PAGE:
Let's start with the first useless statistic: "of the one in seven who had tried them [legal party pills] in the past year, 15 per cent said the experience had a poor effect on their health". Which is very interesting. Except no attempt is made by the Herald at this point to define what "a poor effect on their health" means. Maybe they threw up? Or had the runs the next morning? Bleed from their eyes and then drew pentagrams on the bathroom floor in their own blood? Well, to find out we have to find the original report
(which is somewhat more informative and helpful than the Herald), which can be downloaded from here.

When we read deeper into the report we find that the question asked "whether their use of legal party pills had harmed eight areas of their life in the preceeding year". The eight areas were Energy and Vitality - 19.3%, Health - 14.6%, Financial position - 8.8%, Outlook on life - 6.3%, Home life - 4.7%, Friendships and social life - 4%, Work and study life - 2.9%, and Harmed children's health and well-being - 1%. Hardly stunning stuff. But we'll get back to this in a minute. Let's see what rent-a-moral-panic has to say:
The debate over party pills - legal highs that can have similar effects to amphetamine or Ecstasy - has intensified over what critics say is a growing problem.
Paul Gee, of Christchurch Hospital, said the emergency department dealt with about one BZP-influenced patient a week.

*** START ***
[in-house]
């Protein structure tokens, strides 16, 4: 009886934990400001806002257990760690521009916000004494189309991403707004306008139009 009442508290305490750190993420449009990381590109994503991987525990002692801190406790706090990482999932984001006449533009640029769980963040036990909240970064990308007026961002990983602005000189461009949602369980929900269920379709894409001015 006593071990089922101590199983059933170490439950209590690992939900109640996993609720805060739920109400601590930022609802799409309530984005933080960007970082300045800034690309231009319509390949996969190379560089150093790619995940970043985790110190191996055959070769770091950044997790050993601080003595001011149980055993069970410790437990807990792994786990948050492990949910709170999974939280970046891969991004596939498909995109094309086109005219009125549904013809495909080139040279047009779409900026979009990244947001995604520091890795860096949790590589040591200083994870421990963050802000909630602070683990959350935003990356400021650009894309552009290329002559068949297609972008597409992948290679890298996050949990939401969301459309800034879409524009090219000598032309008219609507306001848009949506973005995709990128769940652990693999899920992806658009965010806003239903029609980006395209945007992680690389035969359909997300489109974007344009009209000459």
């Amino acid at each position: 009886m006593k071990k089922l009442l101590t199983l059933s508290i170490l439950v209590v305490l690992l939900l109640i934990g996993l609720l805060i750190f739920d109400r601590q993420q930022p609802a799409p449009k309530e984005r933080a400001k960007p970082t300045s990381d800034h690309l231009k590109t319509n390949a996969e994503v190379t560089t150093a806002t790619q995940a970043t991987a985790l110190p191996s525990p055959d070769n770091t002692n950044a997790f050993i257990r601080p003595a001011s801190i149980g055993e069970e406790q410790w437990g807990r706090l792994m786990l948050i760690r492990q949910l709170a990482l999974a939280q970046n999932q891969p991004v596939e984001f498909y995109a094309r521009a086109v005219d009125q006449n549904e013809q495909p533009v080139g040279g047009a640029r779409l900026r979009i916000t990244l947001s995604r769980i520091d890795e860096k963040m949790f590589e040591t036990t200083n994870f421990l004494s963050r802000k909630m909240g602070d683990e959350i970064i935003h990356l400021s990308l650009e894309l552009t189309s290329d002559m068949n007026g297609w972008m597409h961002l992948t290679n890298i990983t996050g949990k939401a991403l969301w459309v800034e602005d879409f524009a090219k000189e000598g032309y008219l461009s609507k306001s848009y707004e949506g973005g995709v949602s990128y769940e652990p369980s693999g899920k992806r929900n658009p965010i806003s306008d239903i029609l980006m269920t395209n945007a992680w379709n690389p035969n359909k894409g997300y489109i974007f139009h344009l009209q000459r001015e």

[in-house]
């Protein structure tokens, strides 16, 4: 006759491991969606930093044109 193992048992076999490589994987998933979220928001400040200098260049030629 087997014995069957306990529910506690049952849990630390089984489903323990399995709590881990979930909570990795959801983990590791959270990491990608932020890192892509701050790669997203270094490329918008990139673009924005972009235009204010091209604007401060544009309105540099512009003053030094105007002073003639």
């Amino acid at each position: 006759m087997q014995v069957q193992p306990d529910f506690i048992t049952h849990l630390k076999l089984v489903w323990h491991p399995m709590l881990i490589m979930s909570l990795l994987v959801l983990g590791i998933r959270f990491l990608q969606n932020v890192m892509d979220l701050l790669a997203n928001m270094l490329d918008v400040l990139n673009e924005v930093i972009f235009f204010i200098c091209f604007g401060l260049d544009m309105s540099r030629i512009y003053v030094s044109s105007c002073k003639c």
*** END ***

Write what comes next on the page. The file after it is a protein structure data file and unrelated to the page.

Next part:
Dr Paul Gee, an emergency room doctor in Christchurch, seems to be quite the crusader against party pills. One wonders whether it is a coincidence that the other big crusader against their incidious effects, Jim Anderton, is also a native of Christchurch? But conspiracy theories aside, Dr Gee contradicts the idea the we have a "growing problem". How? Well he helped to write a paper last year that tracked admissions for party pill "adverse effects". A summary of the paper is here, and a article on it is here. Dr Gee's paper states that the emergency room at 80 incidents presenting because of party pills. The study period was 22 weeks in 2005, so we get a rate of 3.6 people a week in Christchurch with adverse effects during the study period. But now, according to the quote above, it's only 1 a week. Wow. Quite a serious problem then.

Dr Gee doesn't stop with his doom-mongering there. He goes on to say:
We have encountered people under the influence of BZP who have threatened family members with weapons and in one case set fire to their house while barricaded inside.
Dr Gee said 98 per cent of users could feel "a bit washed out for three or four days".